Author Topic: my most controversial take: awake is the worst DT album  (Read 5562 times)

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Offline crystalstars17

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Re: my most controversial take: awake is the worst DT album
« Reply #175 on: October 10, 2023, 01:32:46 PM »
sorry for the click bait headline but i think i finally feel comfortable unveiling what i think might be my most controversial take: "awake" is dream theater's weakest album

edit: perhaps most interesting about this all is i think my favorite DT song is space-dyed vest  :rollin

Idk if it's the weakest, but it's definitely one of the weakest.

That said I LOVE Space Dye Vest.
« Last Edit: October 27, 2023, 02:28:47 PM by crystalstars17 »
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Re: my most controversial take: awake is the worst DT album
« Reply #176 on: October 11, 2023, 01:22:25 PM »

EDIT: I want to relate this to DT. I think the instrumentalist in DT have more talent in one hand than she does in her entire body but they probably sell fewer tickets/goods in 5 years than she sells in one night and that is just how it goes in the entertainment business. The average consumer has no f-ing clue who any of them are. It has zero to do with talent.

That's kind of a ridiculous statement though. Being a great instrumentalist is just one skill out of an almost uncountable number of possible skills humans can have.  Elvis Presley couldn't do ANY of the things that Jordan, Mike, John and John can do.  NONE OF IT.  Elvis could barely play guitar.  He has no talent? 

Personally, I think that ability to take a thought in one's head, translate it into melody and lyrics, and then connect with millions of people across all ages, genders, financial backgrounds, and nationalities isn't something to be sneered at as "populist" but rather something to celebrate and applaud.  I have no doubt that if John COULD do that, he would in a heartbeat.

And for the record, by all accounts she writes all or most of her music.  She has cowriters, but again, by all accounts that's her being generous, since most of the frameworks and certainly all the lyrics are hers.

What is ridiculous about it? I think DT is way more talented than TS and the point of the comparison was to say that talent does not always correlate with financial success in this business.

Talent isn't just notes per second.  Talent isn't just writing in 344/11 time signatures.   

Quote
I don't get your reference to John (John Petrucci I assume?). Seems to me he is already doing that. Are you suggesting if he could make Taylor Swift-like songs with Taylor Swift like success, he would? I do not agree if that is what you're implying.

That's not what I'm implying. I'm actually coming out and saying that if John (yes, Petrucci) could write a song - independent of any style; I'm not saying he would write a pop song - that would connect with 1,000,000 people, or more, he would do it in a heartbeat. Artists follow their muse, but I think to a person, artists want their art to be seen/heard/enjoyed.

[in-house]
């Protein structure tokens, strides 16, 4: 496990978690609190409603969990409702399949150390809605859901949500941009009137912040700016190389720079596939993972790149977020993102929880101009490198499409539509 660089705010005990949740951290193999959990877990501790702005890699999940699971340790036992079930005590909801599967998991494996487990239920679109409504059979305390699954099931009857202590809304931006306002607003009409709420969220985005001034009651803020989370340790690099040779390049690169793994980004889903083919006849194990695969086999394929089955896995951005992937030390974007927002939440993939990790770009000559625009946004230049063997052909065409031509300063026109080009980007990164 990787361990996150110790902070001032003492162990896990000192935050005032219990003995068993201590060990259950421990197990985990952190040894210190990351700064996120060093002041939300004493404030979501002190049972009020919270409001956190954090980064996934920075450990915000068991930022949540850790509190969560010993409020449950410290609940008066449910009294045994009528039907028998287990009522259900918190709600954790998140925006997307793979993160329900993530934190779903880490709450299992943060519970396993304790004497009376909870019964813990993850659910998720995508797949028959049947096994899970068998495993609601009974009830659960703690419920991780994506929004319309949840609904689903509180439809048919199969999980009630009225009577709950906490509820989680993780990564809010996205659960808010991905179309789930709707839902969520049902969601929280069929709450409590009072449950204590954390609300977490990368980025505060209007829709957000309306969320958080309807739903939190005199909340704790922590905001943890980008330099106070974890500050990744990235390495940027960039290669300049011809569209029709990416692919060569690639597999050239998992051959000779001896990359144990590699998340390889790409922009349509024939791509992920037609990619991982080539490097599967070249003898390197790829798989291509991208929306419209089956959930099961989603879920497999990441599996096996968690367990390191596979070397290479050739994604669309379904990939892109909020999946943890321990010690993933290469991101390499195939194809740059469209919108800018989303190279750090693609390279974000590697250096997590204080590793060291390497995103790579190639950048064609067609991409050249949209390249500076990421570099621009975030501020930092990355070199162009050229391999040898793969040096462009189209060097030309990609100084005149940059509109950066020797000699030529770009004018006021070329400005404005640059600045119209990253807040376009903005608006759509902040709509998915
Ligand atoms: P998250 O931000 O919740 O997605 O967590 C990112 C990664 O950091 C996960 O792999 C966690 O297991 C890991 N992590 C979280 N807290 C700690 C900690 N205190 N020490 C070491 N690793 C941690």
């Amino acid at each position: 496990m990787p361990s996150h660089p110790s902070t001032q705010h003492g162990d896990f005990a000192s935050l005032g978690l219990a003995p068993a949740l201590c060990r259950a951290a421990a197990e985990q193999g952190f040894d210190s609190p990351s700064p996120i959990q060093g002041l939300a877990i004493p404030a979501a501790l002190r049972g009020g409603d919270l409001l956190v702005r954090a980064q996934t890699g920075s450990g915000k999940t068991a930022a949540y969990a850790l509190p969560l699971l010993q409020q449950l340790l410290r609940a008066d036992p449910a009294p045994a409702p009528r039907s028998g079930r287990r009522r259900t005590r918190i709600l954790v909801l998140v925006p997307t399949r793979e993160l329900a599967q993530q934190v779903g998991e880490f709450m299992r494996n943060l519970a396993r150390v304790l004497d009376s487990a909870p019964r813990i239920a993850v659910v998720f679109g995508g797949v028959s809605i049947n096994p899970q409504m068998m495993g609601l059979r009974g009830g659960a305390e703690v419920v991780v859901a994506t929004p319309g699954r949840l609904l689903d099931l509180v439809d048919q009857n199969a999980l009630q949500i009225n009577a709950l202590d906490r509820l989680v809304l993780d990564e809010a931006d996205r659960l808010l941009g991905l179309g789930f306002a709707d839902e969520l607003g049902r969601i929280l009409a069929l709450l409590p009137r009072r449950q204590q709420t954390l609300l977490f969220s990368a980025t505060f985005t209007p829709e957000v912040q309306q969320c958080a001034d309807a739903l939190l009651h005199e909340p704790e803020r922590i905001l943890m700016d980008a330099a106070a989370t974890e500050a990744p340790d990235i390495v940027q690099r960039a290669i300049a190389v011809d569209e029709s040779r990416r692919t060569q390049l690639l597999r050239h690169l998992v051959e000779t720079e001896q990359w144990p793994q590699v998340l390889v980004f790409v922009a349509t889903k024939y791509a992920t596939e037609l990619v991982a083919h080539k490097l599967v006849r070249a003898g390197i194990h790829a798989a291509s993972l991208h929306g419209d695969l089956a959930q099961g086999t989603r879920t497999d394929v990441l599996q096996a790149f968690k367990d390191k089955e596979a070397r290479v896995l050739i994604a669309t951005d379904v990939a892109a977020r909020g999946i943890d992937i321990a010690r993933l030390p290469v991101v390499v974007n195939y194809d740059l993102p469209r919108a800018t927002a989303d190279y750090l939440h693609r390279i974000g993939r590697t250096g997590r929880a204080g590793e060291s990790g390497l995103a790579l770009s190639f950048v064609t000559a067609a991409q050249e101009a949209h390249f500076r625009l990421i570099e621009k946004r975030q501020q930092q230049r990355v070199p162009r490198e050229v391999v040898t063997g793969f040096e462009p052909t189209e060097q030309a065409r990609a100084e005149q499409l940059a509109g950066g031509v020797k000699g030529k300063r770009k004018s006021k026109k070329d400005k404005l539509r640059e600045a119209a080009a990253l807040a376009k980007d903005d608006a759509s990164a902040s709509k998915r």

Quote
The songwriting credit discussion is a large enough topic to warrant its own thread in a different forum. I don't want to get too off track here but I think fair to say a songwriting credit in the legal sense does not necessarily mean person X is solely responsible for a song. Often people who participate in the process do not get credit sometimes depending on how big the act is. I don't know what her arrangement with co-writers, producers, the other musicians etc, but it would be interesting to know if you took some of her most well known songs which parts specifically she was responsible for and which parts were fleshed out by others. I said in my initial post I am open to her having talent but I can see one thinking she doesn't.

She writes almost all of her own material. It's not hard to look up.  This is not, generally, a Beyonce situation where there are 24 writers per song.  She has co-writers, most recently (on the last four records or so) mainly Jack Antonoff or Aaron Dessner, but she has albums where she has written the bulk of the material herself (including Speak Now, where she wrote every song herself).

I can see people thinking it too, which is why I responded.  It's a stereotype.  Young, female, hot, famous, in the tabloids... of course it can't be her!   I think that's unfair.

Quote
I can't comment much on Elvis. I did not live through his heyday and I have not done a lot of digging through the history or his abilities. A statement one way or another does not strike me as unreasonable but again, I am less familiar with him. It strikes me that there was something new about Elvis as an act in the 1950s and a lot of America had never experienced anything like it. That's not necessarily talent but maybe it had something to do with his success. If it's true what you're saying - and I am not doubting you - that he could not sing, write songs, or play guitar then...yeah, he might not have had any talent. Not exactly a ringing endorsement of the contrary lol. It was a cultural phenomenon in the 1950s, so many factors could have been responsible for its impact. Successfully feeding the masses something isn't by itself evidence of any particular aptitude except, well, selling. I guess that is a skill in and of itself so if that is all you mean by talent I guess you have a point. Doesn't always equate with musical talent, which is what I was talking about originally.